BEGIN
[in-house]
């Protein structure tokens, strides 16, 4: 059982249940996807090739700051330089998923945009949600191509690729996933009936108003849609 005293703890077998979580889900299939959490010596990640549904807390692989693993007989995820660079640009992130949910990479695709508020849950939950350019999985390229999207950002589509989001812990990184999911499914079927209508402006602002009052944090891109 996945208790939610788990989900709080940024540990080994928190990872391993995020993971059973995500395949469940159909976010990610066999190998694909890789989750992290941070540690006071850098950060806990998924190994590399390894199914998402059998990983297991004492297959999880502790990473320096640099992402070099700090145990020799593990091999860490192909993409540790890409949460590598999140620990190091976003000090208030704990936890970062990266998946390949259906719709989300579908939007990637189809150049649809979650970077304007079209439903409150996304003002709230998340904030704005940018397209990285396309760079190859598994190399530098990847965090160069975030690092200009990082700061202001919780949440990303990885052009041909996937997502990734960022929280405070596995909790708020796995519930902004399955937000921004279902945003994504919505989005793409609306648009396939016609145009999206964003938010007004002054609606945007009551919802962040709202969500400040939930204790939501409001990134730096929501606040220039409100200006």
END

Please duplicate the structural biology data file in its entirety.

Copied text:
[in-house]
């Protein structure tokens, strides 16, 4: 059982249940996807090739700051330089998923945009949600191509690729996933009936108003849609 005293703890077998979580889900299939959490010596990640549904807390692989693993007989995820660079640009992130949910990479695709508020849950939950350019999985390229999207950002589509989001812990990184999911499914079927209508402006602002009052944090891109 996945208790939610788990989900709080940024540990080994928190990872391993995020993971059973995500395949469940159909976010990610066999190998694909890789989750992290941070540690006071850098950060806990998924190994590399390894199914998402059998990983297991004492297959999880502790990473320096640099992402070099700090145990020799593990091999860490192909993409540790890409949460590598999140620990190091976003000090208030704990936890970062990266998946390949259906719709989300579908939007990637189809150049649809979650970077304007079209439903409150996304003002709230998340904030704005940018397209990285396309760079190859598994190399530098990847965090160069975030690092200009990082700061202001919780949440990303990885052009041909996937997502990734960022929280405070596995909790708020796995519930902004399955937000921004279902945003994504919505989005793409609306648009396939016609145009999206964003938010007004002054609606945007009551919802962040709202969500400040939930204790939501409001990134730096929501606040220039409100200006």